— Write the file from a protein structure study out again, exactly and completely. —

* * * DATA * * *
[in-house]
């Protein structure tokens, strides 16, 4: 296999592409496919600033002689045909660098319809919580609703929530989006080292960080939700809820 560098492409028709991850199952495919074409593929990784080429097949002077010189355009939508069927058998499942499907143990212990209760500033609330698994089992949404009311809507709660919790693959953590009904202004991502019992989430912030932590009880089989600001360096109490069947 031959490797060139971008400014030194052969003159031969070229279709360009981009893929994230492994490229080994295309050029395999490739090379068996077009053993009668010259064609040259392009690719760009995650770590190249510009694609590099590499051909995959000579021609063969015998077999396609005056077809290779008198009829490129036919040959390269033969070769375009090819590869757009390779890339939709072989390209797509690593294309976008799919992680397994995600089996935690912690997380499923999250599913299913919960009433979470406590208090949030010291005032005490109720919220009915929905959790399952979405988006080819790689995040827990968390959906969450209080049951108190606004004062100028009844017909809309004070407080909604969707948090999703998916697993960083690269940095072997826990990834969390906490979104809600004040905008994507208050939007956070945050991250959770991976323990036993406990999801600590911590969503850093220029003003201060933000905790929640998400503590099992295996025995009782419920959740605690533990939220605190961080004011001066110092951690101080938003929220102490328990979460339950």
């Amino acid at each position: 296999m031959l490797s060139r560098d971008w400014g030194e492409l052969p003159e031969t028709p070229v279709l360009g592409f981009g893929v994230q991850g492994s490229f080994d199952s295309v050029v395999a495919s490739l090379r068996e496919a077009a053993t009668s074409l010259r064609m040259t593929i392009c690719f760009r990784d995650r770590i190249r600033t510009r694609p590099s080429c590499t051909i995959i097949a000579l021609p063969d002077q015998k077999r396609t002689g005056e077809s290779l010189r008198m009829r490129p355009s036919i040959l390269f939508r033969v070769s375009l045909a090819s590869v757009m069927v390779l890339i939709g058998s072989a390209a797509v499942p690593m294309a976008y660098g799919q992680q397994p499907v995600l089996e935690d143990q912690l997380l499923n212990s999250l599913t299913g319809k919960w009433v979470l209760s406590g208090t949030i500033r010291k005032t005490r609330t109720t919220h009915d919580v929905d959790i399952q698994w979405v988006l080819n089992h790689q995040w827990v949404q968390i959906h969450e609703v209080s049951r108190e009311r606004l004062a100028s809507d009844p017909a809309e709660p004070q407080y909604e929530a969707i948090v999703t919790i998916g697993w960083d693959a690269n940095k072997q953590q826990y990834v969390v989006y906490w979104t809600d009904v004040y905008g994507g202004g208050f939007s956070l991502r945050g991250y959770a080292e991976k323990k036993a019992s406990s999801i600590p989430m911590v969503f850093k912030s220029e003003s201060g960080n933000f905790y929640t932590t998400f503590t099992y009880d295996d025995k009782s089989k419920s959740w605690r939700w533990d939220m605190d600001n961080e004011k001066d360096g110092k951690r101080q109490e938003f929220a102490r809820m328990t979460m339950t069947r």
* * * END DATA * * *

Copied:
[in-house]
């Protein structure tokens, strides 16, 4: 296999592409496919600033002689045909660098319809919580609703929530989006080292960080939700809820 560098492409028709991850199952495919074409593929990784080429097949002077010189355009939508069927058998499942499907143990212990209760500033609330698994089992949404009311809507709660919790693959953590009904202004991502019992989430912030932590009880089989600001360096109490069947 031959490797060139971008400014030194052969003159031969070229279709360009981009893929994230492994490229080994295309050029395999490739090379068996077009053993009668010259064609040259392009690719760009995650770590190249510009694609590099590499051909995959000579021609063969015998077999396609005056077809290779008198009829490129036919040959390269033969070769375009090819590869757009390779890339939709072989390209797509690593294309976008799919992680397994995600089996935690912690997380499923999250599913299913919960009433979470406590208090949030010291005032005490109720919220009915929905959790399952979405988006080819790689995040827990968390959906969450209080049951108190606004004062100028009844017909809309004070407080909604969707948090999703998916697993960083690269940095072997826990990834969390906490979104809600004040905008994507208050939007956070945050991250959770991976323990036993406990999801600590911590969503850093220029003003201060933000905790929640998400503590099992295996025995009782419920959740605690533990939220605190961080004011001066110092951690101080938003929220102490328990979460339950």
């Amino acid at each position: 296999m031959l490797s060139r560098d971008w400014g030194e492409l052969p003159e031969t028709p070229v279709l360009g592409f981009g893929v994230q991850g492994s490229f080994d199952s295309v050029v395999a495919s490739l090379r068996e496919a077009a053993t009668s074409l010259r064609m040259t593929i392009c690719f760009r990784d995650r770590i190249r600033t510009r694609p590099s080429c590499t051909i995959i097949a000579l021609p063969d002077q015998k077999r396609t002689g005056e077809s290779l010189r008198m009829r490129p355009s036919i040959l390269f939508r033969v070769s375009l045909a090819s590869v757009m069927v390779l890339i939709g058998s072989a390209a797509v499942p690593m294309a976008y660098g799919q992680q397994p499907v995600l089996e935690d143990q912690l997380l499923n212990s999250l599913t299913g319809k919960w009433v979470l209760s406590g208090t949030i500033r010291k005032t005490r609330t109720t919220h009915d919580v929905d959790i399952q698994w979405v988006l080819n089992h790689q995040w827990v949404q968390i959906h969450e609703v209080s049951r108190e009311r606004l004062a100028s809507d009844p017909a809309e709660p004070q407080y909604e929530a969707i948090v999703t919790i998916g697993w960083d693959a690269n940095k072997q953590q826990y990834v969390v989006y906490w979104t809600d009904v004040y905008g994507g202004g208050f939007s956070l991502r945050g991250y959770a080292e991976k323990k036993a019992s406990s999801i600590p989430m911590v969503f850093k912030s220029e003003s201060g960080n933000f905790y929640t932590t998400f503590t099992y009880d295996d025995k009782s089989k419920s959740w605690r939700w533990d939220m605190d600001n961080e004011k001066d360096g110092k951690r101080q109490e938003f929220a102490r809820m328990t979460m339950t069947r």